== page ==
• From my standpoint and the experiences I’ve had, the most effective way to qualify leads is through lead nurturing – grooming leads into, hopefully, a contract. I can also say that phone nurturing is probably the most common but most effective way to do that and provide a personal. Act-On does help, though, assist in organizing those lists properly.

  • Zachary Winnie

    This article had great information, and it’s apparent that my company needs to be doing more of this. We’re very good at face-to-face sales, either over the phone or in person at trade shows, but I know we’re not doing enough to capture leads through Act-On.

  • I’m curious how people at B2B companies are nurturing leads to shorten the sales cycle. In some cases one of our sales cycles can take two years. Any best practices you’re willing to share?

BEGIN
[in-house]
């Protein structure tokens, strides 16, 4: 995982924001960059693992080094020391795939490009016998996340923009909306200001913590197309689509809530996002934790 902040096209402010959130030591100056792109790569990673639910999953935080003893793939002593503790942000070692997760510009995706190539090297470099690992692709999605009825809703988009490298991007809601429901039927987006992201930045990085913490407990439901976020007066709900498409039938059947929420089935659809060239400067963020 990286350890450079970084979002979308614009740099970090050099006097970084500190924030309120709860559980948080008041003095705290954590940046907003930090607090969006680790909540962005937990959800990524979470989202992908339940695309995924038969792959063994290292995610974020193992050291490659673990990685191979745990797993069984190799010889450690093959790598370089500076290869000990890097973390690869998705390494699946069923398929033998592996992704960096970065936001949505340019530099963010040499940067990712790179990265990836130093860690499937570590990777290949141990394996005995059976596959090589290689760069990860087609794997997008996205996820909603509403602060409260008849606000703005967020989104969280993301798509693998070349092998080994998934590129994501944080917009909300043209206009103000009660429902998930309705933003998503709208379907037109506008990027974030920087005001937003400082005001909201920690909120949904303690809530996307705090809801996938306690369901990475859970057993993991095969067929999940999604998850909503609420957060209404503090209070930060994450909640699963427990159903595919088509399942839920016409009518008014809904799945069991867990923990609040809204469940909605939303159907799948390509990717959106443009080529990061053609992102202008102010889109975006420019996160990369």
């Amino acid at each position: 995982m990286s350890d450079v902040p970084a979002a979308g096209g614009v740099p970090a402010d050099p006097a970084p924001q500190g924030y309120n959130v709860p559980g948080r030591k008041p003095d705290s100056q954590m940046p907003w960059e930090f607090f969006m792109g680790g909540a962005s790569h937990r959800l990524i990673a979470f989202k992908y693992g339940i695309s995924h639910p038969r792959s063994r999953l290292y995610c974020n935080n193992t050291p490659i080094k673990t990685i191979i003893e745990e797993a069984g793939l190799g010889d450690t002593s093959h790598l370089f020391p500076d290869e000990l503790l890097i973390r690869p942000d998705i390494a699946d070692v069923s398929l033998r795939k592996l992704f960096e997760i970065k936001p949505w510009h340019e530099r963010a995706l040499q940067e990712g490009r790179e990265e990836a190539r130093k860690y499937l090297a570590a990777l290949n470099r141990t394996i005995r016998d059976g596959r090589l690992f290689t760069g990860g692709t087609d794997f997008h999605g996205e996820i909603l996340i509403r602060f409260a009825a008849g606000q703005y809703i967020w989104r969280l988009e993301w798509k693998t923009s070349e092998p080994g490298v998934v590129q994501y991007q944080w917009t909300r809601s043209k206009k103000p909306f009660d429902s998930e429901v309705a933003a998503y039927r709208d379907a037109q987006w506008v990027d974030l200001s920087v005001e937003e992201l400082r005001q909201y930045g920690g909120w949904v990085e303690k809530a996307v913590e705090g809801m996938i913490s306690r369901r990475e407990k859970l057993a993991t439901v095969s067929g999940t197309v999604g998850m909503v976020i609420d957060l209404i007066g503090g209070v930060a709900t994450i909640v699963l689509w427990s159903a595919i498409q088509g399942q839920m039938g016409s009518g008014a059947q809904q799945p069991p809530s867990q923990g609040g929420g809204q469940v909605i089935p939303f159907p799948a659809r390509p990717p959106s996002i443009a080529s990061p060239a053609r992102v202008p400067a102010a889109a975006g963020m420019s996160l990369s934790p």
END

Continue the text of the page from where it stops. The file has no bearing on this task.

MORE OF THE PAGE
• Sarah

      Kristen, I’m not sure what business you’re in, but at the B2B I used to work for we used e-mail questionnaires to qualify our leads. If a lead didn’t mean certain marks we would cater our messages to them to help them boost the quality we’re looking for. I hope that helps.

  • bri44any

    I think everyone can get excited about leads that aren’t qualified. This is a good reminder resource to really evaluate the lead before moving ahead and what the next steps should be.

  • Stacy Gentile

    Its also important to understand why exactly leads are not being qualified

  • Sarah

    Lead qualification is HUGE in the marketing world! In my previous job experience once a lead qualified they were eligible for a personal/phone touch to help push the business to the next level. After that it went directly to a face-to-face meeting to seal the deal.